Virgin Atlantic Finally Stops Making Flight Attendants Wear Makeup

by Thea Glassman
Image via Getty/Mike Kemp

Virgin Atlantic flight attendants are no longer required to wear makeup

So, it turns out that Virgin Atlantic female flight attendants have actually been required to wear makeup while they’re on the job. Pause for eye rolls. Thankfully, the airline has finally listened to employee feedback and reversed this completely sexist, retrograde policy.

Virgin Atlantic made their announcement about the makeup change this week, and also noted that female flight attendants would be provided pants as part of their uniform. Before this change, attendants would have to put in a request for pants in lieu of the skirts they were given.

“We want our uniform to truly reflect who we are as individuals while maintaining that famous Virgin Atlantic style,” Mark Anderson, an executive vice president with the airline, explained in a statement. “We have been listening to the views of our people and as a result have announced some changes to our styling and grooming policy that support this.”

Virgin Atlantic’s former policy used to require that women wear – at minimum – blush, mascara and red lipstick, according to The New York Times.

“Not only do the new guidelines offer an increased level of comfort, they also provide our team with more choice on how they want to express themselves,” Anderson said.

People across Twitter were happy about this very, very important step forward – but were also completely baffled that there was even a makeup rule in the first place. They felt like this change was maybe, like, a century late.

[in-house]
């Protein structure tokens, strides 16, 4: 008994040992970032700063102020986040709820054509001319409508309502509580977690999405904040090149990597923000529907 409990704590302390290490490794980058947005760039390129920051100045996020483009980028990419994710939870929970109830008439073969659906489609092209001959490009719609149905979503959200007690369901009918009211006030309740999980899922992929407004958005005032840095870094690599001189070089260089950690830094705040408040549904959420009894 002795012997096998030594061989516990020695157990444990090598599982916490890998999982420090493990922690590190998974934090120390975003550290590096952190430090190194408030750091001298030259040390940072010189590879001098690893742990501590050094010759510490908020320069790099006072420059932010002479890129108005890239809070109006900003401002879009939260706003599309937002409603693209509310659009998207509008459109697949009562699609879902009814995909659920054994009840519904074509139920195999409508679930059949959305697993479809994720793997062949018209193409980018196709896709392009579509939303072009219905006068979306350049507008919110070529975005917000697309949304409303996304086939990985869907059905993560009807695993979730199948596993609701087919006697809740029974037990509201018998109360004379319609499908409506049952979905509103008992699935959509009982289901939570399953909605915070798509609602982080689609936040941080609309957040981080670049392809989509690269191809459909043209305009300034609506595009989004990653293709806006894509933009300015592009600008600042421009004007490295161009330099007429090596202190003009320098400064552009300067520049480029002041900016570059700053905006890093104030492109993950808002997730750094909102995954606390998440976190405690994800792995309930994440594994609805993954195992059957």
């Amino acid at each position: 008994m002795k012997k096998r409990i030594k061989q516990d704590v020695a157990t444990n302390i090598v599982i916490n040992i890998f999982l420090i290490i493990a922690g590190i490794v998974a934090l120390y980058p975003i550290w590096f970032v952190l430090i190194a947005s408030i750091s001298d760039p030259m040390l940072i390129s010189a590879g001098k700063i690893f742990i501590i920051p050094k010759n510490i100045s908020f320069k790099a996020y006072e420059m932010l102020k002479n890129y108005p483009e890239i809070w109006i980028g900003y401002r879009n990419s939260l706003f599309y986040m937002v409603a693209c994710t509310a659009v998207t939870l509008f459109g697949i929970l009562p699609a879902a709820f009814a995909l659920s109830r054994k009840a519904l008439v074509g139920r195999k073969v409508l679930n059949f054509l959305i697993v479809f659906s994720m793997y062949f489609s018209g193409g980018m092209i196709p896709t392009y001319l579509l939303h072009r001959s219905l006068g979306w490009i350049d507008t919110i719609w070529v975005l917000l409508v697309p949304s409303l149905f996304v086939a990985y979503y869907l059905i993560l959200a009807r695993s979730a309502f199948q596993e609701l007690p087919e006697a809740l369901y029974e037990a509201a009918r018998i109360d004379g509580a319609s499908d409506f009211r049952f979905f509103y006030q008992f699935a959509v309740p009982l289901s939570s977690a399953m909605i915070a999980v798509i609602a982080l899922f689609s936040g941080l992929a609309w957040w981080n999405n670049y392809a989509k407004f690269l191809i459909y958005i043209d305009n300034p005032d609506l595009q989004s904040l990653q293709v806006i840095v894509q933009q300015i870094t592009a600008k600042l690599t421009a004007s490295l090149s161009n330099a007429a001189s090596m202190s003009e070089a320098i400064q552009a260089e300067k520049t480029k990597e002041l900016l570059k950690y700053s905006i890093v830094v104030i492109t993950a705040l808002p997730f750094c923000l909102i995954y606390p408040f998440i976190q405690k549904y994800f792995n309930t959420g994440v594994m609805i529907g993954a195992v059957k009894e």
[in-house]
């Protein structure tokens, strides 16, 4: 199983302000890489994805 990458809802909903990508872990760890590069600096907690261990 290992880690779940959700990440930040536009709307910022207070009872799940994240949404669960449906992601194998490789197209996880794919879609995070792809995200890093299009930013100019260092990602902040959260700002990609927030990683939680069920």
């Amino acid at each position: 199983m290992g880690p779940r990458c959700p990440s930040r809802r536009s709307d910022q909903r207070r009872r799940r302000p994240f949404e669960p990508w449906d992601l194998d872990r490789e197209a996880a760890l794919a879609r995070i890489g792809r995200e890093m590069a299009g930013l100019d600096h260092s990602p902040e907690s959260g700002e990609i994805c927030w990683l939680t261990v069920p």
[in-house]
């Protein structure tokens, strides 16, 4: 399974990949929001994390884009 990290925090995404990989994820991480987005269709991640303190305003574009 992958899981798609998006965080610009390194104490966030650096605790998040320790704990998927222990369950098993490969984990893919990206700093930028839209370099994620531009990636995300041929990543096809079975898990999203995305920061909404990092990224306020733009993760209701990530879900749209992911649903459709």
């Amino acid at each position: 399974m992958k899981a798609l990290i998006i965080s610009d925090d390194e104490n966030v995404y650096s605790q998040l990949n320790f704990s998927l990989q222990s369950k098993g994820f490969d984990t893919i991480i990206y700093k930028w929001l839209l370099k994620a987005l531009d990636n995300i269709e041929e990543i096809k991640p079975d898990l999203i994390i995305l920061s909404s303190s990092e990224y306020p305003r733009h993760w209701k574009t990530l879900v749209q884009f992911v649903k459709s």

Virgin Atlantic isn’t the only airline guilty of dictating the clothing and makeup that their female flight attendants wear. British Airlines recently ditched their no pants policy for female flight attendants, though the women are still required to wear makeup. Also, the airline El Al forces female flight attendants to wear high heels while they’re greeting passengers on the plane.

“The request is utterly unreasonable. It’s even dangerous. In winter, especially, the jetway to the plane is wet and dangerous for us,” a flight attendant told Israel Hayom. “… Boarding is long and intense. The whole process has to be quick, and [high heels] pose a risk to the flight attendants as well as the passengers. Service won’t be affected if we wear flats.”

It keeps getting worse. In January, Pakistan International Airlines sent out a memo to crew members telling them that they had six months to lose weight. Mashhood Tajwar, a PIA spokesman, told CNN that this requirement was enforced in order to keep their employees “slim, smart and fit.”

The memo noted that there would be a weight check of all the cabin crew and “comprehensive data will be maintained for perusal of management.”

Okay, enough is enough with all this. Literally all passengers care about is that they have a safe, comfortable (on time, if that’s not asking too much) flight. Body shaming crew members and forcing them to wear certain make up and clothes is completely, ridiculously unnecessary. Glad to hear airlines are slowly catching on to that fact.